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Why do people try to manage rivers?. Exeter 8/ 12 /00. Key Ideas on River Management. 1. Flooding occurs when BANKFULL STAGE is exceeded. 2. The Frequency of any particular flood is denoted by its recurrence interval. 3. Most erosion and deposition takes place during flood periods.

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Why do people

try to manage

rivers?


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Exeter 8/12/00


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Key Ideas on River Management

1. Flooding occurs when BANKFULL STAGE is exceeded

2. The Frequency of any particular flood is denoted by its recurrence interval

3. Most erosion and deposition takes place during flood periods

4. Frequently, human activity has accentuated the flood hazard

5. An understanding of the factors which control runoff enables steps to be taken within the catchment to reduce flood heights.

6. Knowledge of the way rivers erode enables the channel to be modified to reduce flood damage.


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Case Study

The 1993 Mississippi Floods

An example of how a river is managed to prevent flooding



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The drainage basin

The Mississippi river drainage basin is 3 million km2 in size draining 41% of continental USA


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The 1993 Floods

The Mississippi River at St. Louis, Missouri, was above flood stage for 144 days between April 1 and September 30, 1993.

Seventeen thousand square miles of land were covered by floodwaters in a region covering all or parts of nine states (North Dakota, South Dakota, Nebraska, Kansas, Missouri, Iowa, Wisconsin, Minnesota, Illinois).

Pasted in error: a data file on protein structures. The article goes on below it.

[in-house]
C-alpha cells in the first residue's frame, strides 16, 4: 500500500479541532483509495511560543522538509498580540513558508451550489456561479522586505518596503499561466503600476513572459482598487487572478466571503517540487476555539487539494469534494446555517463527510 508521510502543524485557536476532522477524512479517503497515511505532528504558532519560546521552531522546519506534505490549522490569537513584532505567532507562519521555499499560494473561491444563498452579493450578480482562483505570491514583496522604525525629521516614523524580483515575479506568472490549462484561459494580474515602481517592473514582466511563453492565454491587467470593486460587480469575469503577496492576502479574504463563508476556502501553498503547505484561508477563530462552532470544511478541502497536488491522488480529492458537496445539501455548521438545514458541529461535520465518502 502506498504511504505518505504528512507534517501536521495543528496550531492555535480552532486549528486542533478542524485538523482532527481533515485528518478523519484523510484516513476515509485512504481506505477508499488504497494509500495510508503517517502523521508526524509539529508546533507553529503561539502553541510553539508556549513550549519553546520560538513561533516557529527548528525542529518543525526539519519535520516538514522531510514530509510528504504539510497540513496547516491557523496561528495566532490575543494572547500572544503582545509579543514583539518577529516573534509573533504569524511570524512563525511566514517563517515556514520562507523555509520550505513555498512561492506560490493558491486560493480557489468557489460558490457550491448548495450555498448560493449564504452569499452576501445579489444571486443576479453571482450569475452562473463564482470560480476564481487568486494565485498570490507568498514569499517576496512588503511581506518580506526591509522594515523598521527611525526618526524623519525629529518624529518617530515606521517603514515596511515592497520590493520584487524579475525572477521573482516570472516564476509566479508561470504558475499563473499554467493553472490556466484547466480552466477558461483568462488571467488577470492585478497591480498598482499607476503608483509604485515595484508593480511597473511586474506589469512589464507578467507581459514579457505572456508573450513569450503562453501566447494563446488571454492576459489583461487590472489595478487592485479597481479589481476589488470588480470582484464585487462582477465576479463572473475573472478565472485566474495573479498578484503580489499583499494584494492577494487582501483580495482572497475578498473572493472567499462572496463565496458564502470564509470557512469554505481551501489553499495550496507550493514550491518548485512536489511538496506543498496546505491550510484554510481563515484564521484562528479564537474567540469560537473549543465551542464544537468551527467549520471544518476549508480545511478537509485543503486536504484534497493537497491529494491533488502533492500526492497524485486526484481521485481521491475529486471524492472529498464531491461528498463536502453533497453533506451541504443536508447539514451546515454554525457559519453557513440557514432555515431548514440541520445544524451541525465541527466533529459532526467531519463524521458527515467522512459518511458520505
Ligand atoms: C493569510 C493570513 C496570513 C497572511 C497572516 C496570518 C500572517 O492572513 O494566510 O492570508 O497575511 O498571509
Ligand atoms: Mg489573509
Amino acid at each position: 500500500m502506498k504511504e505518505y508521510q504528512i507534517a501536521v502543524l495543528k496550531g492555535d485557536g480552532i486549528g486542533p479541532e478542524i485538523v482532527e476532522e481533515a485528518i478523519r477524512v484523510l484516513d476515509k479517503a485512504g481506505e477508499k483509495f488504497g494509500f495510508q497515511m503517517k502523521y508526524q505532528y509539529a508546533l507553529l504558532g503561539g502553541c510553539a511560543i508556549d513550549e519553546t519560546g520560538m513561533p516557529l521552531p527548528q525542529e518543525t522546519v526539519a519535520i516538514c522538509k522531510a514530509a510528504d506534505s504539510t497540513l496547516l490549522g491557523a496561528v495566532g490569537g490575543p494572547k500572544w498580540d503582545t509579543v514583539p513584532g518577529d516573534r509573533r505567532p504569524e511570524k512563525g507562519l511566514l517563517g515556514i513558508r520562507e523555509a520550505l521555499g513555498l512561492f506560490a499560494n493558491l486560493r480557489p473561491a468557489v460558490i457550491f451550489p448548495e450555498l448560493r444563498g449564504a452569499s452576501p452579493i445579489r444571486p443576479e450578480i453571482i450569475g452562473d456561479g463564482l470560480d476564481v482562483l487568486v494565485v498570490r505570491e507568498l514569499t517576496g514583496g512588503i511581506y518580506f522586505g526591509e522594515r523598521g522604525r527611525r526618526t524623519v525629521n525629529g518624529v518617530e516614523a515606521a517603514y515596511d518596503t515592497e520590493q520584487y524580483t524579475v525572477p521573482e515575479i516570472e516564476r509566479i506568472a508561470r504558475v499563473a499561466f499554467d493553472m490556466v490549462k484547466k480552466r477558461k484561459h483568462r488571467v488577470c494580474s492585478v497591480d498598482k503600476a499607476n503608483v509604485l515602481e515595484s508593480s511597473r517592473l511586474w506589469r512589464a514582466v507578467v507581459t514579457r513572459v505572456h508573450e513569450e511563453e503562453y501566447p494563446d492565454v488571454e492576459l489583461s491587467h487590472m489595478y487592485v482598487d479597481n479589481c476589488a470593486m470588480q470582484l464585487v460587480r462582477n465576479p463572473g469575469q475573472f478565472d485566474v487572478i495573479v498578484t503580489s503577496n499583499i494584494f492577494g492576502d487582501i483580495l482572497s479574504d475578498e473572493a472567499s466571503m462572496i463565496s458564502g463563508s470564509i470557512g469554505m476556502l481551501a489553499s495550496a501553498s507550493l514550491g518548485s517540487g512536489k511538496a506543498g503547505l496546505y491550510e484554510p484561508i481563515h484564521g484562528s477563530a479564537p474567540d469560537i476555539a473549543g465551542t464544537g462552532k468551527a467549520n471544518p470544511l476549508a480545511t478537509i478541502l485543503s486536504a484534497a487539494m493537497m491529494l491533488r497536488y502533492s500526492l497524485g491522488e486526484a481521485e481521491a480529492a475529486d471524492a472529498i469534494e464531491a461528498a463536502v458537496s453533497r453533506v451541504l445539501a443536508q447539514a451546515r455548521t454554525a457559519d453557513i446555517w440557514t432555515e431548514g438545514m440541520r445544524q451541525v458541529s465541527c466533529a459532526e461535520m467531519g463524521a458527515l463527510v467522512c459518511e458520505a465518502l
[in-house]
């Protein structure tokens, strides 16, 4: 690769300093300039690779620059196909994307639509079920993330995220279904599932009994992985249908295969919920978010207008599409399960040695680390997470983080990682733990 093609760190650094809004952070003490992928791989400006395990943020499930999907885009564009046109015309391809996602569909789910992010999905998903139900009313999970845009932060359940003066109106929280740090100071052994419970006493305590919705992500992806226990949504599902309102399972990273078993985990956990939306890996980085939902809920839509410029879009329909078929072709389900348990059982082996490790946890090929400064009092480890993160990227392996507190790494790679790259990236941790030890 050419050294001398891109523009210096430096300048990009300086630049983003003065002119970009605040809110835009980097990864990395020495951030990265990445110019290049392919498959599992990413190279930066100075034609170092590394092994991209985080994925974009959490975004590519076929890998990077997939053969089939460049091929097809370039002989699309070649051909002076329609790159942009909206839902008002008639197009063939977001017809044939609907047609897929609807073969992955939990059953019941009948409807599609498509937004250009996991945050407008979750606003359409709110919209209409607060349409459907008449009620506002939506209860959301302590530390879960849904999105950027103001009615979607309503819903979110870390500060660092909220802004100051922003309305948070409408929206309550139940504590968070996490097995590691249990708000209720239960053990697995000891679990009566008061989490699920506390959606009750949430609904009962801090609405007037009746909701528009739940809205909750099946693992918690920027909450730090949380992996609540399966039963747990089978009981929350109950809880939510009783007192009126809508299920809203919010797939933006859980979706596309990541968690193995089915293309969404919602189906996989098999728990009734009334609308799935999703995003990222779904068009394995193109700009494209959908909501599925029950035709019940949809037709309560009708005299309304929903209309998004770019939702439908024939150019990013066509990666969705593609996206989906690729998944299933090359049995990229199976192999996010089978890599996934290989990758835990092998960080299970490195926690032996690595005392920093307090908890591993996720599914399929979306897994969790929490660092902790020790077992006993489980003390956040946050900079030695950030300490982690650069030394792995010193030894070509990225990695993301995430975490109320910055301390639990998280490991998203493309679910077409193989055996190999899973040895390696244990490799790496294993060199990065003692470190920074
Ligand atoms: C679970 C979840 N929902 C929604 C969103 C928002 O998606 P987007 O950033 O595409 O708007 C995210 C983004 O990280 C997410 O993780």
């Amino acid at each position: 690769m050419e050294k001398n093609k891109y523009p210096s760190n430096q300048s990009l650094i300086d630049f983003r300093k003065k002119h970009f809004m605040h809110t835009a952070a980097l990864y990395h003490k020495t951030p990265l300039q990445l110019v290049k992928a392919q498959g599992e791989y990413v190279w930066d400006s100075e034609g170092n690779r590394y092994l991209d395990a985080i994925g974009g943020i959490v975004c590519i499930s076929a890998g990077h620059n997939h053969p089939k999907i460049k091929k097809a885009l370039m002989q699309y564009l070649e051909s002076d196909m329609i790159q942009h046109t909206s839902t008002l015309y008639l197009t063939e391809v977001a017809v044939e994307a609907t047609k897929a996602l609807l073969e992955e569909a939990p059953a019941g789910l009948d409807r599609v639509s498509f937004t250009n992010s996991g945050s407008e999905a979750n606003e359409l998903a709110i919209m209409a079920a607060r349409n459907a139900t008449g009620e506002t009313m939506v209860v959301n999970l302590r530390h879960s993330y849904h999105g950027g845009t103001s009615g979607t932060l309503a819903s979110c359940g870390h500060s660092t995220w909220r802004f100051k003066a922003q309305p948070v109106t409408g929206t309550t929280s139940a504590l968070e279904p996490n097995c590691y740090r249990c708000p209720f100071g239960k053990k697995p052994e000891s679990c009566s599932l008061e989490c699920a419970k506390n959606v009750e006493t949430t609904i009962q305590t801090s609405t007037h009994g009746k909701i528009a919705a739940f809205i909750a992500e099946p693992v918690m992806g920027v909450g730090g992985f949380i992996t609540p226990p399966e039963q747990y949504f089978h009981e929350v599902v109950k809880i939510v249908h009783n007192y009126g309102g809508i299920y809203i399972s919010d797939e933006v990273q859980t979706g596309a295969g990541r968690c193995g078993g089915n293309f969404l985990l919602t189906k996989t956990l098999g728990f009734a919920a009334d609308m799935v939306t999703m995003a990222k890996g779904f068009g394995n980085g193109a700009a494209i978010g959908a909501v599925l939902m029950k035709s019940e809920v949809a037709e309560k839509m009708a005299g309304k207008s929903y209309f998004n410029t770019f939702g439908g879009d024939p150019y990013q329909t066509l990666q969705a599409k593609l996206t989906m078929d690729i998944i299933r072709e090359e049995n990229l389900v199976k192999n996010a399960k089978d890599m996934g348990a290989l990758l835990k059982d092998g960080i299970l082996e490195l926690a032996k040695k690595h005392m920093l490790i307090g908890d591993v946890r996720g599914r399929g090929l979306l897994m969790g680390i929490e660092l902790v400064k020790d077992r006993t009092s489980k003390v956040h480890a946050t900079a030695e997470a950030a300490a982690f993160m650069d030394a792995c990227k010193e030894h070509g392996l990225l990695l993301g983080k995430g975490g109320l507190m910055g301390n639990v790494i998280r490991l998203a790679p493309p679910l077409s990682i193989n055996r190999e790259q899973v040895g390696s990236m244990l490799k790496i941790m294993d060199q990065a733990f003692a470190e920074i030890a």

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The 1993 Floods

The Causes

The rainfall that occurred during June and July was the highest since 1895. Much of the area received over 150% of normal rainfall other areas received at least twice the normal rainfall and some places had 6 times as much rainfall.

The ground was saturated because of cooler than normal conditions during the previous year (less evaporation) so less rainfall was absorbed by soils and more ran-off into streams

Some think that because the river system had been altered over the previous century by the draining of wetlands and the construction of levees the flood was made worse.


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Managing the Mississippi

The Mississippi River is one of the most heavily engineered natural features in the U.S. The character of the floodplain has changed to accommodate agriculture and urbanisation. Approximately 80% of the original wetlands along the river were drained since the 1940’s. Wetlands act as natural storage reservoirs for floodwaters.


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Managing the Mississippi

The river channel itself has been artificially constrained by levees and floodwalls. These structures serve to increase the volume of water that can be held in the channel and thus increase the size of the flooded area if the levee breaks.


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Managing the Mississippi

By cutting through meanders the Mississippi has been straightened and shortened, for 1750km it flows in artificial channels.

The flow of the major tributaries has been controlled by a series of dams and reservoirs. Damming the Mississippi would however hinder transportation.

The U.S. Army Corps of Engineers were given directions to construct all of these flood control structures on the Mississippi.


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Protecting St Louis

St. Louis was protected by a massive floodwall. The wall developed a leak but held up over the length of the flood.


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Protecting St Louis

A levee break south of the city allowed the river level to drop around St. Louis and reduced pressure on levee at St Louis.




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The Effects of the Floods

As a result of the flooding 150 primary levees failed along the extent of the river, the river caused approximately $12 billion worth of damage, caused 50 deaths and broke communication lines.


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